My email inbox can be an interesting place. Over the years, I’ve received a lot of sweet notes from fellow gardeners and flower farmers who thanked me for a tip I’ve shared on my blog or a new flower they fell in love with thanks to a photo I posted. After our website server went down late last year, however, my inbox was completely flooded with emails from flower lovers eager to attend one of our workshops or order our dahlia tubers or specialty seed collections. Their hope quickly turned to disappointment–even outright anger–when we announced specific products sold out. It made for many, many long hours emailing back replies, smoothing ruffled feathers and writing apology after apology. I was repeatedly told by friends that it was a “good” problem to have, but it sure didn’t feel like it at the time. Some of the nastier notes sure did sting.
Mixed in with those messages were many sweet words of encouragement and support, which helped push us through. One of those emails exchanges came as such a complete surprise and I’ve been wanting to share it here ever since.
The message started like so many others: a Floret fan named Linda wrote to express disappointment that our workshops had already sold out. I wrote back to explain what happened with the site, that everything had sold out and that we don’t plan to offer more workshops and to apologize and sympathize with her disappointment.
Her reply back to me went like this:
“I understand perfectly and although disappointed I do trust that it was not meant for me this time around. I respect the fact that you treasure your time with your family – in the end they are the most important.
I want to thank you for the loads of information you so freely share on your website. About a year and a half back I was searching for information on Peonies, and came across Floret Flower’s website. I started reading your blog and especially “how to grow sweet peas”! My mother and granny’s homes were full of sweet peas in springtime, and your story sparked my desire to try my hand at growing them. I have a 22ha farm outside of Pretoria in South Africa. We mainly produce a mushroom casing soil for the SA mushroom industry, but bought the property with a couple of growing tunnels and I just hated seeing them empty. Last year we planted 6 short rows of sweet peas, and this year did 3x more! Step by step according to your instructions… This season we harvest so many sweet peas, we could go to market! We could hardly keep up! The joy of it never-ending. So yes, thank you from the bottom of my heart. It is a precious blessing…”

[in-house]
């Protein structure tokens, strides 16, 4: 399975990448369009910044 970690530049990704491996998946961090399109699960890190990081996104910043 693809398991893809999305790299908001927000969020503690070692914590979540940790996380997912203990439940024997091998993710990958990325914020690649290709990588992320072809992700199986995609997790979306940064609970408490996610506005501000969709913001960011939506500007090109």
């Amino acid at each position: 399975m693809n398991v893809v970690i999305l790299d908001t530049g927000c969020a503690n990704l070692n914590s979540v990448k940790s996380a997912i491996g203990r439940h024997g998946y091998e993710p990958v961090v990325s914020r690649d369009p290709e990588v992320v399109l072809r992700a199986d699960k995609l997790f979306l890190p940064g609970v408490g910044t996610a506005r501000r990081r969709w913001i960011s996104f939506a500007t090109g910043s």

After reading her initial message and seeing her email signature, I wanted to learn more about her company, Mabu Casing Soils. After a little google search, I ended up reading a fascinating article about the mushroom production industry and Linda’s leadership in making it more sustainable. I learned that the traditional growing medium for growing mushrooms, peat, is mined extensively and has serious environmental (and climate change) consequences. Linda’s research has led her farm to utilize a more eco-friendly alternative to peat: the fibrous center of sugar cane plants, called pith casing. Her technique essentially solves two problems: it provides a beneficial use of a waste product created by pulp manufacturing, and helps to protect threatened wetlands and peatlands by providing a sustainably-sourced growing medium for the mushroom industry.
I loved learning about growing mushrooms from her, just as she loved learning about sweet peas from me.
We exchanged another set of emails, where Linda shared that she now employs four women who work in the farm’s sweet pea greenhouses and shared their photos, above.
“These are 4 extra families that are fed and clothed, and one of the things that makes me feel I am giving something back. We have women daily knocking on our door looking for work (unemployment is so high here in South Africa), so I am looking forward to employ even more via all the blooms we are planning.
So yes thank you Erin! Your passion and love for flowers are felt and lived way down here in South Africa too… thanks to Floret Flowers and you, we have happy souls.”
Reading her note, seeing those smiling faces and looking at that greenhouse brimming with sweet peas was just the balm my soul needed that day. And on days like today, too, when some things aren’t exactly going my way.
I’m still amazed and humbled by the fact that a little blog post about flowers could have such a profound impact on the lives of others half the world away.
It reminded me that there really truly is something special about growing your own flowers–especially sweet peas. Flowers stir nostalgia. They connect us with loved loved ones. They’re there to comfort us during life’s biggest events… and the slog of everyday life. They truly are balm for the soul.